[tlhIngan Hol] Does Da necessarily require an object ?

Jeffrey Clark jmclark85 at gmail.com
Wed Mar 6 08:26:53 PST 2019


Let me try rephrasing, and stepping away from formal syntactical terminology — since I don’t have adequate command of it.

Also, I’m not questioning what canon says, I’m wonder “how” it came to be this way.

When one “understands”, there must always be something (however broad, vague, or abstract) that is being understood; even if the thing being understood isn’t explicitly mentioned, it is implicitly communicated through context. This is the case for many things in English (including: “understand”, “pay attention”, “behave”).

While I understand that {jIyaj} is a valid and canon construction, it seems counterintuitive to me that Klingons would not say {vIyaj}, since there is always an “it” (implied or explicitly stated) that is being understood. Changing it to {jIyaj} seems like it would have real meaning (explicitly denying the presence of an object — the thing being understood), unlike English where the object is left implied by context.


Sent from my iPhone

> On Mar 6, 2019, at 11:02, SuStel <sustel at trimboli.name> wrote:
>> On 3/6/2019 10:31 AM, Jeffrey Clark wrote:
>> I would argue that from a logical/semantic standpoint, “understand” has no real intransitive meaning.
> What is "intransitive meaning"? Intransitive is a syntactic property that means the verb has no object. If you look up understand in a dictionary, you will find both transitive and intransitive senses. It just means it has no direct object.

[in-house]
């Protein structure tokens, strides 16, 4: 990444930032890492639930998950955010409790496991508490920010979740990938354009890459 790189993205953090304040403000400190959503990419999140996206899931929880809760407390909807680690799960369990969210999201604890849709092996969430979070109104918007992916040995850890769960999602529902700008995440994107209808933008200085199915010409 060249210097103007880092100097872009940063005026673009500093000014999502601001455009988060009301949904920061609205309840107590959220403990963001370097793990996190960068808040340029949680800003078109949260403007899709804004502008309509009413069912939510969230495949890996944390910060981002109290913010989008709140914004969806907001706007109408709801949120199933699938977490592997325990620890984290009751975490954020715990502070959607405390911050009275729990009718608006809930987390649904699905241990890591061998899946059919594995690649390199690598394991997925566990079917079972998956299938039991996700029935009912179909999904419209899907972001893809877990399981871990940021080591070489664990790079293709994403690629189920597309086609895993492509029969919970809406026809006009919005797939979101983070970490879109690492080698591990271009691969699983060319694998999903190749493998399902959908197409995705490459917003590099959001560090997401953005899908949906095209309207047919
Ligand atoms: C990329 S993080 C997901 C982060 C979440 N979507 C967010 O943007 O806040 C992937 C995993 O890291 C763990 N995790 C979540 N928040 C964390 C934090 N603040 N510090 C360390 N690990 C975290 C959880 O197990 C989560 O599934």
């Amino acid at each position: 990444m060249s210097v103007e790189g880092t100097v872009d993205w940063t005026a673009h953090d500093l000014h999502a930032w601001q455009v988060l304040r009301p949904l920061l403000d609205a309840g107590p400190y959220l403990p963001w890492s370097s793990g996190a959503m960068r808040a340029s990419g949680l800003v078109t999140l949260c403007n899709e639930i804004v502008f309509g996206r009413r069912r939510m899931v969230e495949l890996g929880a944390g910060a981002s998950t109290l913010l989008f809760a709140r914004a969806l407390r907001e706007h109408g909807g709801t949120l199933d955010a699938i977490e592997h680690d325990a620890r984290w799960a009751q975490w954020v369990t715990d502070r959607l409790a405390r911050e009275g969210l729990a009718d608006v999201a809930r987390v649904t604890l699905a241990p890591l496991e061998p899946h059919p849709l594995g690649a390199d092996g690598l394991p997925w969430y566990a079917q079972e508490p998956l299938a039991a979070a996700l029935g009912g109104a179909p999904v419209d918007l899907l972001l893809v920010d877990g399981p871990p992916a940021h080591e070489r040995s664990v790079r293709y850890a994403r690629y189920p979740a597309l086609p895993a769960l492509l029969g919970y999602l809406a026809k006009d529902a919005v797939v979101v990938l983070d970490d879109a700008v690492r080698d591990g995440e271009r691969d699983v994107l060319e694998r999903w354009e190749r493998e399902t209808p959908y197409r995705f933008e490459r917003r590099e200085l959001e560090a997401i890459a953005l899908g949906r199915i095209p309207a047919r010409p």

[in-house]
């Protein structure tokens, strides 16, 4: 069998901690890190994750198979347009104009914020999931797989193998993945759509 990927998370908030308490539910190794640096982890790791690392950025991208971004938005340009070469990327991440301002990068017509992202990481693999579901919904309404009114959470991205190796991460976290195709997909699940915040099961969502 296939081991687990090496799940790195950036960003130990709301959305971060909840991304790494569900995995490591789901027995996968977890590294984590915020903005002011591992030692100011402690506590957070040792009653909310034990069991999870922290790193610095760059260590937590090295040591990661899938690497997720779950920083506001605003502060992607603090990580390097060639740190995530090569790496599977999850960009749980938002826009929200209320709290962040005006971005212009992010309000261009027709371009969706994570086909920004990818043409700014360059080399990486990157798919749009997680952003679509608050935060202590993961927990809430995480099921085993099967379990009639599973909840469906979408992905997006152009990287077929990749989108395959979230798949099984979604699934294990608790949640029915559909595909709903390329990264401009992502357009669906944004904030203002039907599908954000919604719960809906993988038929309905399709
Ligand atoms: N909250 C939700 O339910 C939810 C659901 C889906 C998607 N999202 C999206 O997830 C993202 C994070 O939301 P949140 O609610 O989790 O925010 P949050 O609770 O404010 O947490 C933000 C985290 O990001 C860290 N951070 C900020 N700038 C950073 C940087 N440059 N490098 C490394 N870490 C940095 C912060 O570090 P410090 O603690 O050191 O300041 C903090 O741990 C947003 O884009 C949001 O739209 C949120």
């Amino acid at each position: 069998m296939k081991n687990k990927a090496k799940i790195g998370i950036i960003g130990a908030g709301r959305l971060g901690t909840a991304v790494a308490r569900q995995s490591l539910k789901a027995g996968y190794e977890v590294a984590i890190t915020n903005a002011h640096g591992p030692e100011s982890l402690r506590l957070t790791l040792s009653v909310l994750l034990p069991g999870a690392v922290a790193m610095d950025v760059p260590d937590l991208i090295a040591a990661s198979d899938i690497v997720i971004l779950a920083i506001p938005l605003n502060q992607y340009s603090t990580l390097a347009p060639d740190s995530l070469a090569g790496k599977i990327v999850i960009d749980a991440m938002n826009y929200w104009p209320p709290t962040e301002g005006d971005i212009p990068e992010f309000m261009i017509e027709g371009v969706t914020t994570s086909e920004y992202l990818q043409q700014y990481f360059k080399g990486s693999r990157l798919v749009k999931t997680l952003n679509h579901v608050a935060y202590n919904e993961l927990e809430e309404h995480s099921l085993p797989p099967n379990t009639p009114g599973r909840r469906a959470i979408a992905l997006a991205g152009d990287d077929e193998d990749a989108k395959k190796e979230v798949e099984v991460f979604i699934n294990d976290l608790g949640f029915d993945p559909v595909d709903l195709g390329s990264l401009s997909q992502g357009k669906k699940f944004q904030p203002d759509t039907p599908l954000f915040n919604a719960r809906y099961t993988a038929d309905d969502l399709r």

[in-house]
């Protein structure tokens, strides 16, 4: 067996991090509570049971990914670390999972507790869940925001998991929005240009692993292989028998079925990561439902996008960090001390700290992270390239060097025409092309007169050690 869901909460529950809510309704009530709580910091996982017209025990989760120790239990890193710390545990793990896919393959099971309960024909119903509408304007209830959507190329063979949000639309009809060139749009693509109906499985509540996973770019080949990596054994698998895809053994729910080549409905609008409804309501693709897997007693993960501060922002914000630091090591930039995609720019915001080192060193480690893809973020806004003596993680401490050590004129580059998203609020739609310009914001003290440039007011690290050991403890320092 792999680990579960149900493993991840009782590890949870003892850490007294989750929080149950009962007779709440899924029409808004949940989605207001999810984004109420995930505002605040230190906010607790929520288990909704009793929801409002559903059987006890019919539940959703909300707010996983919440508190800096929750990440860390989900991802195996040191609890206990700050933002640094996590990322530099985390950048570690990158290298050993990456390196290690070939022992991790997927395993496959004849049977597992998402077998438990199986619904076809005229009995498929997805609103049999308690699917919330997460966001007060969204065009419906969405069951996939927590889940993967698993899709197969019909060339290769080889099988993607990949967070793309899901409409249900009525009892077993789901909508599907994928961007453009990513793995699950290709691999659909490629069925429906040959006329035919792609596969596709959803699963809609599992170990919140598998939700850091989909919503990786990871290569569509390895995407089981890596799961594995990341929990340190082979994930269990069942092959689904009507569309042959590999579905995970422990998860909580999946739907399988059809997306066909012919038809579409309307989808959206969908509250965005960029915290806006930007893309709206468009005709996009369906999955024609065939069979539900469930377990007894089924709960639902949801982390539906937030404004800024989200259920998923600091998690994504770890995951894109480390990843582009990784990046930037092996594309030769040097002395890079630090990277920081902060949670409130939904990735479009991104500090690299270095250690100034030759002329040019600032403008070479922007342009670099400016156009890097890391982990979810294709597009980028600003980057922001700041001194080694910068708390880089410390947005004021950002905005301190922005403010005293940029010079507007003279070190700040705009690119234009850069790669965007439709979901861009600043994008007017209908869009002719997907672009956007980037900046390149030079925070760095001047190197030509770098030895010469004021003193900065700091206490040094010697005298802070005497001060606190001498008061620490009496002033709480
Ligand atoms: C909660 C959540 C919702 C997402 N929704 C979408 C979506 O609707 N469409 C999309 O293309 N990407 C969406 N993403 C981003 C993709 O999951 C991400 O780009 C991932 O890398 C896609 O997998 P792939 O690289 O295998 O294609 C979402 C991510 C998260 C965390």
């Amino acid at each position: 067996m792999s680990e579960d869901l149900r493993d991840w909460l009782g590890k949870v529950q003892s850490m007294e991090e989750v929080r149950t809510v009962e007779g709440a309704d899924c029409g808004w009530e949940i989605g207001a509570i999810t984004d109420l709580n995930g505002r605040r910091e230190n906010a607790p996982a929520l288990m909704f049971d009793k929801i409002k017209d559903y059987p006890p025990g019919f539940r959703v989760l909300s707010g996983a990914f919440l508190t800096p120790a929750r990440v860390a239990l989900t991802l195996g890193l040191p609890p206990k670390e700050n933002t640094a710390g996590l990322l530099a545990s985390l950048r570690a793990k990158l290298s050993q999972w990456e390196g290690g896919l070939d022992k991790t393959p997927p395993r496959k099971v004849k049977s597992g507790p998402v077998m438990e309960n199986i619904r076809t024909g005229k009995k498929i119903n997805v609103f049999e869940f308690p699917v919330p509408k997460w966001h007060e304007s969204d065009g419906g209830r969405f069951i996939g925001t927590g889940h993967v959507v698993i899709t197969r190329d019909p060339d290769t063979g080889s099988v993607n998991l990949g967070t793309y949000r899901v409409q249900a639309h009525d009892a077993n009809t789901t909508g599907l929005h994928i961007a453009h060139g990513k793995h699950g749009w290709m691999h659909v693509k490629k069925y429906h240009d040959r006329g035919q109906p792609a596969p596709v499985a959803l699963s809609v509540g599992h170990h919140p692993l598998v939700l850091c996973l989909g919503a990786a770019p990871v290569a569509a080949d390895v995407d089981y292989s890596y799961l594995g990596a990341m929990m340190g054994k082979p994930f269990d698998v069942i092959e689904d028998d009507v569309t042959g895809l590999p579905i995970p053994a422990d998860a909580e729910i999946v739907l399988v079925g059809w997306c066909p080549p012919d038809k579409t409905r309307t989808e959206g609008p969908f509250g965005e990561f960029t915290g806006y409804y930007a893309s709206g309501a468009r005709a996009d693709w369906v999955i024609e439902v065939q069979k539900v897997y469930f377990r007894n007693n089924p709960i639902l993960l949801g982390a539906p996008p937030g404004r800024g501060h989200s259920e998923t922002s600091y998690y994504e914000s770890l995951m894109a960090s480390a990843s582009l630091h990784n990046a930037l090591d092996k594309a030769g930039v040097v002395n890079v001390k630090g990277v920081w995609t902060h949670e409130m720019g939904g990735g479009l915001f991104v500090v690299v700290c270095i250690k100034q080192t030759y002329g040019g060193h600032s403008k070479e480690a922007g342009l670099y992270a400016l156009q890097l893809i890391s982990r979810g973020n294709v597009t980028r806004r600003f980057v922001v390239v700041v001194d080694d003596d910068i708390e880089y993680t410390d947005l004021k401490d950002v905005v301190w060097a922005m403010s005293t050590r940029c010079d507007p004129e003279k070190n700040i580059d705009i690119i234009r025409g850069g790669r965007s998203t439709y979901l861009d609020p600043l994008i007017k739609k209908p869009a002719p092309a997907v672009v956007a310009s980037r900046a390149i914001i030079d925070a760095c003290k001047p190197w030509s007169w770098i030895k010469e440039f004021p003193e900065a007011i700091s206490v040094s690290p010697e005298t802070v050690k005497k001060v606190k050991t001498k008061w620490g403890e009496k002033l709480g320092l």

> Logically, when one understands, one understands something. But grammar isn't about logic; it's about rules of communication.       The rules say that if you don't mention the thing being acted upon, the verb is considered intransitive, and there's no problem doing this.
>> The intransitive use is simply a shorthand for an implied transitive meaning. While “I understand” might an intransitive use syntactically, the actual idea being communicated by the statement is “I understand this thing/concept/abstraction/whatever”, which is a transitive concept.
> This is not how the grammars of English or Klingon work. Concepts are not transitive or intransitive; verbs are.
>> It seems to me that there is no reason for Klingon to follow the syntactic shorthand that English does of “intranstivising” transitive verbs as a shorthand. {jIyaj} doesn’t save any time to say over {vIyaj}, and {vIyaj} is more semantically accurate — since there is an “it” that is being understood.
> Using verbs intransitively is not just about shorthand or saving time. It lets us say things that are more general than a specific object would allow. We don't have to know or mention what we're understanding or paying attention to or killing or eating or singing in order to do those things.
> And this is not murky territory in Klingon. It's explained to us, it's demonstrated for us, and it's used all the time in canon. It was settled before anybody thought to ask the question. The only thing we don't know for sure is, are there any verbs that must mention an object? I don't tend to think so.
> Here's a possible scenario for an object-less Da. The captain likes his officers to show the right attitude on the job...
> K1: QuchwI' vIDataH, yoHwI' DataH torgh, 'ej SeywI' DataH matlh.
> K2: maj. yonba' HoD.
> K1: maDataH ghorgh 'e' wImevlaH?
> K2: peDataH! SuDataH 'e' yImevQo'! pup yaSpu'Daj 'e' poQ HoD.
> -- 
> SuStel
> http://trimboli.name
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